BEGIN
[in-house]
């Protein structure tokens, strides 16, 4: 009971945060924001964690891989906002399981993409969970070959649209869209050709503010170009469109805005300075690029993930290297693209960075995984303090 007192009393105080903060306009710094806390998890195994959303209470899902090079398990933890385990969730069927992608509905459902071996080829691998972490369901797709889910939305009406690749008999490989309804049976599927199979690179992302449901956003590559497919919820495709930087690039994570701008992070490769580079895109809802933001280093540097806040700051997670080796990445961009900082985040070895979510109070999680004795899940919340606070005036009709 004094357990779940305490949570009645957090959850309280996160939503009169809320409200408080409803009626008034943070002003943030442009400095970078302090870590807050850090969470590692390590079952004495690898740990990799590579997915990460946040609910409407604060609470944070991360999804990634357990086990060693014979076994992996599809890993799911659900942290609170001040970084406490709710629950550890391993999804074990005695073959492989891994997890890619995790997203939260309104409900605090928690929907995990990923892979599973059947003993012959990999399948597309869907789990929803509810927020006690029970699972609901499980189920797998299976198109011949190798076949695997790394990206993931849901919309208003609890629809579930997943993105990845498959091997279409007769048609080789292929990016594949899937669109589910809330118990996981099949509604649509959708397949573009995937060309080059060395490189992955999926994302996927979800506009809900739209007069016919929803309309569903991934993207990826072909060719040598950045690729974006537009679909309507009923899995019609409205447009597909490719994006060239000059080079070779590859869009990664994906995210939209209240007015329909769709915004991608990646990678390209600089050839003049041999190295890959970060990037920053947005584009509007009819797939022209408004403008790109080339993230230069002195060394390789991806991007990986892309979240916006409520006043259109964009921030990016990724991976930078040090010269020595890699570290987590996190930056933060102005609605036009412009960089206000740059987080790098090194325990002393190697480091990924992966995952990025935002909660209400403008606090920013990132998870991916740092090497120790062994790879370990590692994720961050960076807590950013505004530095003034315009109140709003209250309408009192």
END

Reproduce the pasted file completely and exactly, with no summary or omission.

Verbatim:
[in-house]
């Protein structure tokens, strides 16, 4: 009971945060924001964690891989906002399981993409969970070959649209869209050709503010170009469109805005300075690029993930290297693209960075995984303090 007192009393105080903060306009710094806390998890195994959303209470899902090079398990933890385990969730069927992608509905459902071996080829691998972490369901797709889910939305009406690749008999490989309804049976599927199979690179992302449901956003590559497919919820495709930087690039994570701008992070490769580079895109809802933001280093540097806040700051997670080796990445961009900082985040070895979510109070999680004795899940919340606070005036009709 004094357990779940305490949570009645957090959850309280996160939503009169809320409200408080409803009626008034943070002003943030442009400095970078302090870590807050850090969470590692390590079952004495690898740990990799590579997915990460946040609910409407604060609470944070991360999804990634357990086990060693014979076994992996599809890993799911659900942290609170001040970084406490709710629950550890391993999804074990005695073959492989891994997890890619995790997203939260309104409900605090928690929907995990990923892979599973059947003993012959990999399948597309869907789990929803509810927020006690029970699972609901499980189920797998299976198109011949190798076949695997790394990206993931849901919309208003609890629809579930997943993105990845498959091997279409007769048609080789292929990016594949899937669109589910809330118990996981099949509604649509959708397949573009995937060309080059060395490189992955999926994302996927979800506009809900739209007069016919929803309309569903991934993207990826072909060719040598950045690729974006537009679909309507009923899995019609409205447009597909490719994006060239000059080079070779590859869009990664994906995210939209209240007015329909769709915004991608990646990678390209600089050839003049041999190295890959970060990037920053947005584009509007009819797939022209408004403008790109080339993230230069002195060394390789991806991007990986892309979240916006409520006043259109964009921030990016990724991976930078040090010269020595890699570290987590996190930056933060102005609605036009412009960089206000740059987080790098090194325990002393190697480091990924992966995952990025935002909660209400403008606090920013990132998870991916740092090497120790062994790879370990590692994720961050960076807590950013505004530095003034315009109140709003209250309408009192």